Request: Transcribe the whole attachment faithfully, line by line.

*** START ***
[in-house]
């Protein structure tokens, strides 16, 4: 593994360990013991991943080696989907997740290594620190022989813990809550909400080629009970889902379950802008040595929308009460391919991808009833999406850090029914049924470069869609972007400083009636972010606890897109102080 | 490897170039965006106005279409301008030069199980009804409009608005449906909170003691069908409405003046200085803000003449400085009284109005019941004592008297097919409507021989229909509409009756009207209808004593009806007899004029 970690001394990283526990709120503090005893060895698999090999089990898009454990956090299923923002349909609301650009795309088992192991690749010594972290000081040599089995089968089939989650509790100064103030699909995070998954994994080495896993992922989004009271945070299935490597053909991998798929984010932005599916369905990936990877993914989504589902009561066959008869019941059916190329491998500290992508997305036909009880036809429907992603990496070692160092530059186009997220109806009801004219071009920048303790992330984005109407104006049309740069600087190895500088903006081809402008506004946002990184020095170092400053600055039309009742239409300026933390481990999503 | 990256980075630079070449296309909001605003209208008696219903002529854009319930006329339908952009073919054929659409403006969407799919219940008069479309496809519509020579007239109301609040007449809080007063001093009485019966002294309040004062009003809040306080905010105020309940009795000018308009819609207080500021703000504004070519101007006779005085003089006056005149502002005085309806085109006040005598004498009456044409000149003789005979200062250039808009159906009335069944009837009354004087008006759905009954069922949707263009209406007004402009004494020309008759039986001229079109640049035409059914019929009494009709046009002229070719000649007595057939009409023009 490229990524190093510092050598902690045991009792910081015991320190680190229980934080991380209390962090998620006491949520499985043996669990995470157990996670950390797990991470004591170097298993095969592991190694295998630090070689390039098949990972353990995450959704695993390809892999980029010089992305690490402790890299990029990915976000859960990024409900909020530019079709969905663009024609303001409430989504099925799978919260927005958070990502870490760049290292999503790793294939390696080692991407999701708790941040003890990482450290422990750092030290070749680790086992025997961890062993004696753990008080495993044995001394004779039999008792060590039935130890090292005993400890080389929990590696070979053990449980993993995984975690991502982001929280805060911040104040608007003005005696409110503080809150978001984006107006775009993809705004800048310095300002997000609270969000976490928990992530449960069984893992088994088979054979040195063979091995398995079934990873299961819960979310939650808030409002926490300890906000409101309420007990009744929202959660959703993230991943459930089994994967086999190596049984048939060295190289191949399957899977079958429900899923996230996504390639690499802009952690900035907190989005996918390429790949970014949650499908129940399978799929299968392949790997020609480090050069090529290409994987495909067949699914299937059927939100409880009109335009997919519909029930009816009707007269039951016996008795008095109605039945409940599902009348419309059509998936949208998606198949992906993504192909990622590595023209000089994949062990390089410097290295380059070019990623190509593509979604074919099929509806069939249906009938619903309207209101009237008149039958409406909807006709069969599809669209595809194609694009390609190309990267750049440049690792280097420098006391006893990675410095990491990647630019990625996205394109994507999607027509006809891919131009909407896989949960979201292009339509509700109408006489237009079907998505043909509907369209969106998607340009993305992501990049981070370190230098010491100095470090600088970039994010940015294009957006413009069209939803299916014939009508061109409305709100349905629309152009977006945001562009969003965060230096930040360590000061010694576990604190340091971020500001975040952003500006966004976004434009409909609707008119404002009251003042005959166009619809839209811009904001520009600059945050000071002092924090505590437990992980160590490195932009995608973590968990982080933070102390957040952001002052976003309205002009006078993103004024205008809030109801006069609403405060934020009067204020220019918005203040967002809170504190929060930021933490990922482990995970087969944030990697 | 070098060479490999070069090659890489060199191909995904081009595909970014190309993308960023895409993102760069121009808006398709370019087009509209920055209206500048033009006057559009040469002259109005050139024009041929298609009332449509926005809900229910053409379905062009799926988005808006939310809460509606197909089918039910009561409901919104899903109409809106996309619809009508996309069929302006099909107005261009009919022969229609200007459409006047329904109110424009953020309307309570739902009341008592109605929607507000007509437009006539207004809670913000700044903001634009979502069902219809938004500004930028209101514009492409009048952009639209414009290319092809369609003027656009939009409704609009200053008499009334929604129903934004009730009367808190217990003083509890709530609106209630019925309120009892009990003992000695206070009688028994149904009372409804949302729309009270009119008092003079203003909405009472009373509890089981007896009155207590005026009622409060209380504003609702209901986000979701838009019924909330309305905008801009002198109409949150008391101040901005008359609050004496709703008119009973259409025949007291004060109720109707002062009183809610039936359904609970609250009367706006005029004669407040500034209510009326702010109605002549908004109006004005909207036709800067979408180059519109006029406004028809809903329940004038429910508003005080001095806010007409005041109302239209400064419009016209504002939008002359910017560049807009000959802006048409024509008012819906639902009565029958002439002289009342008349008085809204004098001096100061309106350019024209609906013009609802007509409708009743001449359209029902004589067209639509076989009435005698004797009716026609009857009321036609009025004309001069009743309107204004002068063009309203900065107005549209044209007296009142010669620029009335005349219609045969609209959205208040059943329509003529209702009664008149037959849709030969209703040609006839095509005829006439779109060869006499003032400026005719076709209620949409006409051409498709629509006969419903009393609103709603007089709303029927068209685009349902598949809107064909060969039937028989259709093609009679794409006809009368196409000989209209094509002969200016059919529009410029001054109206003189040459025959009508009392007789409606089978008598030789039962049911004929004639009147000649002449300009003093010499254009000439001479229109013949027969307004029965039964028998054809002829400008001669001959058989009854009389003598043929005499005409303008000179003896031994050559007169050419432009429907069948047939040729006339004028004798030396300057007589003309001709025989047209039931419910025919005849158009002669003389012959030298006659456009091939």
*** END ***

[in-house]
């Protein structure tokens, strides 16, 4: 593994360990013991991943080696989907997740290594620190022989813990809550909400080629009970889902379950802008040595929308009460391919991808009833999406850090029914049924470069869609972007400083009636972010606890897109102080 | 490897170039965006106005279409301008030069199980009804409009608005449906909170003691069908409405003046200085803000003449400085009284109005019941004592008297097919409507021989229909509409009756009207209808004593009806007899004029 970690001394990283526990709120503090005893060895698999090999089990898009454990956090299923923002349909609301650009795309088992192991690749010594972290000081040599089995089968089939989650509790100064103030699909995070998954994994080495896993992922989004009271945070299935490597053909991998798929984010932005599916369905990936990877993914989504589902009561066959008869019941059916190329491998500290992508997305036909009880036809429907992603990496070692160092530059186009997220109806009801004219071009920048303790992330984005109407104006049309740069600087190895500088903006081809402008506004946002990184020095170092400053600055039309009742239409300026933390481990999503 | 990256980075630079070449296309909001605003209208008696219903002529854009319930006329339908952009073919054929659409403006969407799919219940008069479309496809519509020579007239109301609040007449809080007063001093009485019966002294309040004062009003809040306080905010105020309940009795000018308009819609207080500021703000504004070519101007006779005085003089006056005149502002005085309806085109006040005598004498009456044409000149003789005979200062250039808009159906009335069944009837009354004087008006759905009954069922949707263009209406007004402009004494020309008759039986001229079109640049035409059914019929009494009709046009002229070719000649007595057939009409023009 490229990524190093510092050598902690045991009792910081015991320190680190229980934080991380209390962090998620006491949520499985043996669990995470157990996670950390797990991470004591170097298993095969592991190694295998630090070689390039098949990972353990995450959704695993390809892999980029010089992305690490402790890299990029990915976000859960990024409900909020530019079709969905663009024609303001409430989504099925799978919260927005958070990502870490760049290292999503790793294939390696080692991407999701708790941040003890990482450290422990750092030290070749680790086992025997961890062993004696753990008080495993044995001394004779039999008792060590039935130890090292005993400890080389929990590696070979053990449980993993995984975690991502982001929280805060911040104040608007003005005696409110503080809150978001984006107006775009993809705004800048310095300002997000609270969000976490928990992530449960069984893992088994088979054979040195063979091995398995079934990873299961819960979310939650808030409002926490300890906000409101309420007990009744929202959660959703993230991943459930089994994967086999190596049984048939060295190289191949399957899977079958429900899923996230996504390639690499802009952690900035907190989005996918390429790949970014949650499908129940399978799929299968392949790997020609480090050069090529290409994987495909067949699914299937059927939100409880009109335009997919519909029930009816009707007269039951016996008795008095109605039945409940599902009348419309059509998936949208998606198949992906993504192909990622590595023209000089994949062990390089410097290295380059070019990623190509593509979604074919099929509806069939249906009938619903309207209101009237008149039958409406909807006709069969599809669209595809194609694009390609190309990267750049440049690792280097420098006391006893990675410095990491990647630019990625996205394109994507999607027509006809891919131009909407896989949960979201292009339509509700109408006489237009079907998505043909509907369209969106998607340009993305992501990049981070370190230098010491100095470090600088970039994010940015294009957006413009069209939803299916014939009508061109409305709100349905629309152009977006945001562009969003965060230096930040360590000061010694576990604190340091971020500001975040952003500006966004976004434009409909609707008119404002009251003042005959166009619809839209811009904001520009600059945050000071002092924090505590437990992980160590490195932009995608973590968990982080933070102390957040952001002052976003309205002009006078993103004024205008809030109801006069609403405060934020009067204020220019918005203040967002809170504190929060930021933490990922482990995970087969944030990697 | 070098060479490999070069090659890489060199191909995904081009595909970014190309993308960023895409993102760069121009808006398709370019087009509209920055209206500048033009006057559009040469002259109005050139024009041929298609009332449509926005809900229910053409379905062009799926988005808006939310809460509606197909089918039910009561409901919104899903109409809106996309619809009508996309069929302006099909107005261009009919022969229609200007459409006047329904109110424009953020309307309570739902009341008592109605929607507000007509437009006539207004809670913000700044903001634009979502069902219809938004500004930028209101514009492409009048952009639209414009290319092809369609003027656009939009409704609009200053008499009334929604129903934004009730009367808190217990003083509890709530609106209630019925309120009892009990003992000695206070009688028994149904009372409804949302729309009270009119008092003079203003909405009472009373509890089981007896009155207590005026009622409060209380504003609702209901986000979701838009019924909330309305905008801009002198109409949150008391101040901005008359609050004496709703008119009973259409025949007291004060109720109707002062009183809610039936359904609970609250009367706006005029004669407040500034209510009326702010109605002549908004109006004005909207036709800067979408180059519109006029406004028809809903329940004038429910508003005080001095806010007409005041109302239209400064419009016209504002939008002359910017560049807009000959802006048409024509008012819906639902009565029958002439002289009342008349008085809204004098001096100061309106350019024209609906013009609802007509409708009743001449359209029902004589067209639509076989009435005698004797009716026609009857009321036609009025004309001069009743309107204004002068063009309203900065107005549209044209007296009142010669620029009335005349219609045969609209959205208040059943329509003529209702009664008149037959849709030969209703040609006839095509005829006439779109060869006499003032400026005719076709209620949409006409051409498709629509006969419903009393609103709603007089709303029927068209685009349902598949809107064909060969039937028989259709093609009679794409006809009368196409000989209209094509002969200016059919529009410029001054109206003189040459025959009508009392007789409606089978008598030789039962049911004929004639009147000649002449300009003093010499254009000439001479229109013949027969307004029965039964028998054809002829400008001669001959058989009854009389003598043929005499005409303008000179003896031994050559007169050419432009429907069948047939040729006339004028004798030396300057007589003309001709025989047209039931419910025919005849158009002669003389012959030298006659456009091939």